David Absolom

Cllr David Absolom is standing down after serving two terms as a Labour representative for Redlands.

Cllr Brock credited him for being a ‘superb chair’ of the Strategic Environment, Planning and Transport (SEPT) Committee and the  adult social care, children’s services and education committee.

Cllr Brock also thanked cllr Absolom for guiding him when he was a “young, keen and less grey vice-chair” of SEPT.

Debs Absolom

Cllr Debs Absolom, a Labour member for Norcot is stepping down alongside her husband David after being elected in 2018.

Cllr Brock said: “I hope both of them have a very happy time away from the council especially as they have exciting plans in the future.”

He also recalled how cllr Debs Absolom was chair of SEPT when he had the idea of rebranding the Hosier Street redevelopment framework the Minster Quarter.

Rose Williams

Cllr Rose Williams, a Labour representative for Katesgrove, is stepping down after serving 24 years on the council.

She was elected mayor in 1997-98 and from 2017-18.

Cllr Brock called her “the Southcote soul in a Katesgrove muzzle”, as she has represented both wards, most recently for Katesgrove.

Cllr Brock said she has been a “champion of the community” adding: “She’s been one of those members who’s formed the backbone of the council’s committees.

“I enjoy a natter with her in the group room and I will miss her greatly.”

Ricky Duveen 

Long serving Liberal Democrat councillor Ricky Duveen, representative for Tilehurst, is standing down  after first getting onto the council at a by-election in 2006.

He has served four terms in total, and has been a prominent member of the planning committee.

Although he lost his seat in 2018 in controversy over approving the plan for the Zainabiya Islamic Centre, he regained it in 2019.

Cllr Duveen said: “It’s been an honour and a privilege.

“I’ve met so many nice people, it’s quite an amazing place Tilehurst, hopefully we will keep looking after it with Liberal Democrat representatives on the council.”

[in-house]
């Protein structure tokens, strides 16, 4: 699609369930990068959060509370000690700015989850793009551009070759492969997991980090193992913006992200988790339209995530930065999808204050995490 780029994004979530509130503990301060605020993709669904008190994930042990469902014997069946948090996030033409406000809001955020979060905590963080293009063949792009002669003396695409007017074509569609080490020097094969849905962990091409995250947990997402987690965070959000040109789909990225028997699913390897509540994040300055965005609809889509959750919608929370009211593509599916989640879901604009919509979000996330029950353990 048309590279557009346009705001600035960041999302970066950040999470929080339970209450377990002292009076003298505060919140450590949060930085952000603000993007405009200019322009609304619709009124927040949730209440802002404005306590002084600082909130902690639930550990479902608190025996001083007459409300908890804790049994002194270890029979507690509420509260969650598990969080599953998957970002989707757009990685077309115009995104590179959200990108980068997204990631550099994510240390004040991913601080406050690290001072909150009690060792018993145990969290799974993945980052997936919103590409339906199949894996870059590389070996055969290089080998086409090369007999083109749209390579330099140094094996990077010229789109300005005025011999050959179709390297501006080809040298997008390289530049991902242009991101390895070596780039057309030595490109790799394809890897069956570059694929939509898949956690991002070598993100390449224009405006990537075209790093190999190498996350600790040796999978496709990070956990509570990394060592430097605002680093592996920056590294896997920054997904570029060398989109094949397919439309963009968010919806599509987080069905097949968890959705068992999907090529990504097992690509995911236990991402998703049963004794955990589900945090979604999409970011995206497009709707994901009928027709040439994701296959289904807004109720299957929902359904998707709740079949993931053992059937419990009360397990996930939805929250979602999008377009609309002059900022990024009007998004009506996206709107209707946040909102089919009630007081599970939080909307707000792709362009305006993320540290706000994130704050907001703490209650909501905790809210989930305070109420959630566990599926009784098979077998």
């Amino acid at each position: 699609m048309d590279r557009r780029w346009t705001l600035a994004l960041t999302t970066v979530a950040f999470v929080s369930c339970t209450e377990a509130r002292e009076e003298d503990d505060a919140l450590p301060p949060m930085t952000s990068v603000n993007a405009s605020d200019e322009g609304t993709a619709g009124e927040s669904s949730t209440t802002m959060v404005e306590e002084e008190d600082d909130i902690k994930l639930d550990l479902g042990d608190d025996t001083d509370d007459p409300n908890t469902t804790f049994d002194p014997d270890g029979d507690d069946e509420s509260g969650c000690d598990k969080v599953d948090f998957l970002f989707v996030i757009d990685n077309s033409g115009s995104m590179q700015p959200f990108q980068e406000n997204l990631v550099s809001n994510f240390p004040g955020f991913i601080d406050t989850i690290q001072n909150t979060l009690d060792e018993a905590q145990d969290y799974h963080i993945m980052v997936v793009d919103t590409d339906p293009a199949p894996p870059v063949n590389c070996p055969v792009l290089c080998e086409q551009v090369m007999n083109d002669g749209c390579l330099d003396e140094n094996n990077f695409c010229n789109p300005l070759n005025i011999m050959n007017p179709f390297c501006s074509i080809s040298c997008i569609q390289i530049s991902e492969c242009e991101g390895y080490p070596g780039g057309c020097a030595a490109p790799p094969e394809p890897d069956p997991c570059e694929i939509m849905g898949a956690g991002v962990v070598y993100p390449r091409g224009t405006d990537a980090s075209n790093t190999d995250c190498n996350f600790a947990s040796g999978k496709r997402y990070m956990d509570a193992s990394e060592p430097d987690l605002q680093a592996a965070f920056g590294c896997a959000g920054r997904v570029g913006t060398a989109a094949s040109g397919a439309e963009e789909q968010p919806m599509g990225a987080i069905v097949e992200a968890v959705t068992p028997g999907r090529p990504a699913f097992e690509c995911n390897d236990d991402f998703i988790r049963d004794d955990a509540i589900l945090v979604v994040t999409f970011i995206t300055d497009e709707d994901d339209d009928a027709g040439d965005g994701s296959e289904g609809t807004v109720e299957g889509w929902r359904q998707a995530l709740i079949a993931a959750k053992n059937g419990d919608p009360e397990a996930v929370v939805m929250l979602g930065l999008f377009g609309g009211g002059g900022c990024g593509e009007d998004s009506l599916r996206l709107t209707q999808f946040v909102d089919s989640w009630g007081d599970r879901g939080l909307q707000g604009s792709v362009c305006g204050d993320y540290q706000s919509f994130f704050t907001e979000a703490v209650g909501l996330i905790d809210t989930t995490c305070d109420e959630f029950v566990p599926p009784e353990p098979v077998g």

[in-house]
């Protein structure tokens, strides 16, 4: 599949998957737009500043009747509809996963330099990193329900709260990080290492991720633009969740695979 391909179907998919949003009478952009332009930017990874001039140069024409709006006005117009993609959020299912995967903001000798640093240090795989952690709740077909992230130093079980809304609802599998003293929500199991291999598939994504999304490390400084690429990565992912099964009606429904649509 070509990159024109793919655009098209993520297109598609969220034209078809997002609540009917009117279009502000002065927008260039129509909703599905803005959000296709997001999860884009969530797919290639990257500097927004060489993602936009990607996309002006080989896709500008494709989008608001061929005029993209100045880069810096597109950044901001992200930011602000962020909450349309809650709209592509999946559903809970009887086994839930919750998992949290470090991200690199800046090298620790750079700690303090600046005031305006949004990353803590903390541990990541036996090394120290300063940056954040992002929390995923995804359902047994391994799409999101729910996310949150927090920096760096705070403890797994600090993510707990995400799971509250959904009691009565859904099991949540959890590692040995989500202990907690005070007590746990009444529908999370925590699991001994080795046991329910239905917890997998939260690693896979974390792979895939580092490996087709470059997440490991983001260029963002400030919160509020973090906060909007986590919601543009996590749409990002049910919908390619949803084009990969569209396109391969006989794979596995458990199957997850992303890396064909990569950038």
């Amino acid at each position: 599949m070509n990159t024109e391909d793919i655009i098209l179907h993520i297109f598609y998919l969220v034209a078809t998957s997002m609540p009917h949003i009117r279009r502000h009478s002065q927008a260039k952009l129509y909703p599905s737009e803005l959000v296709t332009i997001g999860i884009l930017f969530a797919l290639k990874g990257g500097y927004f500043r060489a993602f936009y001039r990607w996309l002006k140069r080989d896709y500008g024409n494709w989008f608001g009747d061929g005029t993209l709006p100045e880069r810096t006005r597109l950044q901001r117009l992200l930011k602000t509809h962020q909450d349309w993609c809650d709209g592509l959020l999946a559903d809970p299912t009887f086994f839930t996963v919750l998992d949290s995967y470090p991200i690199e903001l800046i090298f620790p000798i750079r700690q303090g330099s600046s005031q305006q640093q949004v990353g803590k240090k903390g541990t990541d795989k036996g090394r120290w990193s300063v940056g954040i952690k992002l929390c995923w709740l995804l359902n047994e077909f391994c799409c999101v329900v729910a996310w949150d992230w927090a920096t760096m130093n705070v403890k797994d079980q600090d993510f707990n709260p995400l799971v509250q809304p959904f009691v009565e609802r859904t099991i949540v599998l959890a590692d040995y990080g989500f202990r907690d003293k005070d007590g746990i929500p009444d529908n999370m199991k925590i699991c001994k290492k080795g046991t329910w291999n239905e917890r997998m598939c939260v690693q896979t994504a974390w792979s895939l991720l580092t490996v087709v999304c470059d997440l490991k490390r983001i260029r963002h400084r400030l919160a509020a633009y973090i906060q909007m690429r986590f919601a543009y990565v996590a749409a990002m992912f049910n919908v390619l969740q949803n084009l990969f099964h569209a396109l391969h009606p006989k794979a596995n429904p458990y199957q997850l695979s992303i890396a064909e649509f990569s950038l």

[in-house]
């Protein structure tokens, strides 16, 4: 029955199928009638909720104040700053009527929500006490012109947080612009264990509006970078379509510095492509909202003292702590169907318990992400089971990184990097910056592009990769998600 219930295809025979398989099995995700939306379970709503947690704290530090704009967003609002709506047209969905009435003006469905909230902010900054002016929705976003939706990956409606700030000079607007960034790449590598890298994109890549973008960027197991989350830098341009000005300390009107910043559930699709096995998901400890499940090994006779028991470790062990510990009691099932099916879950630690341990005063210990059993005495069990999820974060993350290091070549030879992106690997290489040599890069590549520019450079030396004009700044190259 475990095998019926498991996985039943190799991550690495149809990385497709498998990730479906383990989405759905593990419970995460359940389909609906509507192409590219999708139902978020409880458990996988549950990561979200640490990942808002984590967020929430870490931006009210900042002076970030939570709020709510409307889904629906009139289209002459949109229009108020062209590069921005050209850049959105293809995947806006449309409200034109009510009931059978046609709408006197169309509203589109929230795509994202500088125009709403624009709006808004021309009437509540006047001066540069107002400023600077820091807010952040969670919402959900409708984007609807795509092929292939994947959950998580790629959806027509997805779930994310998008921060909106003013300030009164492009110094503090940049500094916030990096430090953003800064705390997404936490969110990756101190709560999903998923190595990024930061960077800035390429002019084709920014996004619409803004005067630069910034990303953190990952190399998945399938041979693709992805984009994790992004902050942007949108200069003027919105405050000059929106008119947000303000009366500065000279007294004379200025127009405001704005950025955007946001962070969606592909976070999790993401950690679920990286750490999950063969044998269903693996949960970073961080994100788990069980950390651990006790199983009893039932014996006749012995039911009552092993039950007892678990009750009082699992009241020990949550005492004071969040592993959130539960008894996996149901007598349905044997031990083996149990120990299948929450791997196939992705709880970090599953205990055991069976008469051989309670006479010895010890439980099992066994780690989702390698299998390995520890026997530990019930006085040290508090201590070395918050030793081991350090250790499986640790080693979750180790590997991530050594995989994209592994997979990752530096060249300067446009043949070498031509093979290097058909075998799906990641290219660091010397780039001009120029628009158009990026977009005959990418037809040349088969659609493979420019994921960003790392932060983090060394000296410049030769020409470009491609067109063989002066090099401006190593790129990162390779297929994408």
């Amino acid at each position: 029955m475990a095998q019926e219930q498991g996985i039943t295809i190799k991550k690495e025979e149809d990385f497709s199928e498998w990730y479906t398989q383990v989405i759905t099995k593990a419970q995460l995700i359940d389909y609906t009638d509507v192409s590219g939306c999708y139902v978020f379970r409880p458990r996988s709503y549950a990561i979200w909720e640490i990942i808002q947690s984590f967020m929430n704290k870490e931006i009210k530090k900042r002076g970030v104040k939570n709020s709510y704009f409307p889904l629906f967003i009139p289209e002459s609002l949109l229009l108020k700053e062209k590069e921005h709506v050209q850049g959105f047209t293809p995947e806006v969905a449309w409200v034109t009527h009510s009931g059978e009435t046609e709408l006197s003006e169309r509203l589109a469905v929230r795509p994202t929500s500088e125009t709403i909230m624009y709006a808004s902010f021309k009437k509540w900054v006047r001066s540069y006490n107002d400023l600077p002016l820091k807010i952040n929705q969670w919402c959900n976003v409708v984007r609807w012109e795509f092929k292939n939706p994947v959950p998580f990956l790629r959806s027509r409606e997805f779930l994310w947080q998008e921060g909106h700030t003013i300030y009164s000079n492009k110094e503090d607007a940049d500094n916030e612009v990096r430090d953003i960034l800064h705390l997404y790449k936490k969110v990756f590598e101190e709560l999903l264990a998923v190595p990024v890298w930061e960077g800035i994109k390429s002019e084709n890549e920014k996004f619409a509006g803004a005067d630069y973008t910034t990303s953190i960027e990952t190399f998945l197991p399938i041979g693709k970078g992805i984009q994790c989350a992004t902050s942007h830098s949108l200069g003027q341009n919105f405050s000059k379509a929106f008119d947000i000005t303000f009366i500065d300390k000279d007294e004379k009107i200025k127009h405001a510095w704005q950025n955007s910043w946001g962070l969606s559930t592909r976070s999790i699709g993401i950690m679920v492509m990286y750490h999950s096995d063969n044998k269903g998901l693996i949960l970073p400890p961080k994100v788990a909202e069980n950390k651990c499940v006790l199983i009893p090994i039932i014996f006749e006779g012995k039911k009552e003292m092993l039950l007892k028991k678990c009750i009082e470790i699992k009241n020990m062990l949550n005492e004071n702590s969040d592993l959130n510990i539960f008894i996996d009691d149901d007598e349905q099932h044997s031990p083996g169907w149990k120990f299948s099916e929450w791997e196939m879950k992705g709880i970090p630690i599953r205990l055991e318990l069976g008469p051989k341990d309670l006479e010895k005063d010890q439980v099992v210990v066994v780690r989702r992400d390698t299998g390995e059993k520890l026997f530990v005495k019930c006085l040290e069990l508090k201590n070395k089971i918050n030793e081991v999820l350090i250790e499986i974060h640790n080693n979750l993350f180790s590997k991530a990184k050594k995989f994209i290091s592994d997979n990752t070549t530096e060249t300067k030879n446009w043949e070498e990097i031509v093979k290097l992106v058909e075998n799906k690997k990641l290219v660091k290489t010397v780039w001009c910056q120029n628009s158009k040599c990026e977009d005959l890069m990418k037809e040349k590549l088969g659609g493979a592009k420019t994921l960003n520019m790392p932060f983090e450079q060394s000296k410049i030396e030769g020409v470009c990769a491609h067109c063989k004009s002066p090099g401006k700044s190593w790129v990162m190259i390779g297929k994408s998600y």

Chris Maskell 

Cllr Chris Maskell will be standing down after many years on the council.

He previously served as mayor in 2007-08.

He became something of a renegade when he left the Labour party earlier this year.

Paying tribute to his service, cllr Sarah Hacker (Labour, Battle) said: “He inspired me to become a councillor.

“Being his fellow councillor has been very special, and we thank him from the bottom of our hearts.

“He will always love Reading and the ward he was born in.”

His achievements include seeing £1.6 million of investment in his ward, the refurbishment of Battle Library, the Cow Lane bridge project, welcoming new residents at the former Battle Hospital site and seeing the construction of the Abu Bakr Islamic Centre, Reading’s first purpose built Mosque.

Jane Stanford-Beale 

Cllr Jane Stanford-Beale, a Conservative representative for Peppard ward, is stepping down after serving on the council for 10 years.

At the last full council meeting on  March 22, she said: “My proudest moment of being part of the council was when we agreed to declare our climate emergency, we were one of the early adopters of this.”

Addressing all councillors, she added: “You are all part of team Reading, you all own the bus company, so when you’re out campaigning, just remind people about how fantastic our bus service is?

“If we could just get one per cent of car drivers out of their vehicles onto our buses we would see a 29 per cent increase in passenger numbers.”

Helen Manghnani 

Cllr Helen Manghnani, a Conservative representative for Tilehurst, is standing down after being elected in 2018.

Cllr Mitchell (Conservative, Peppard) said: “She has been a staunch voice for Tilehurst.

“A paper candidate, who frankly, didn’t expect to get elected, she’d be the first person to tell you that!

“We were very pleased she did, she’s a sterling voice for Tilehurst.

“She’s also kept us fed in the [Conservative] group with her samosas and spring rolls, we’re very grateful to her.”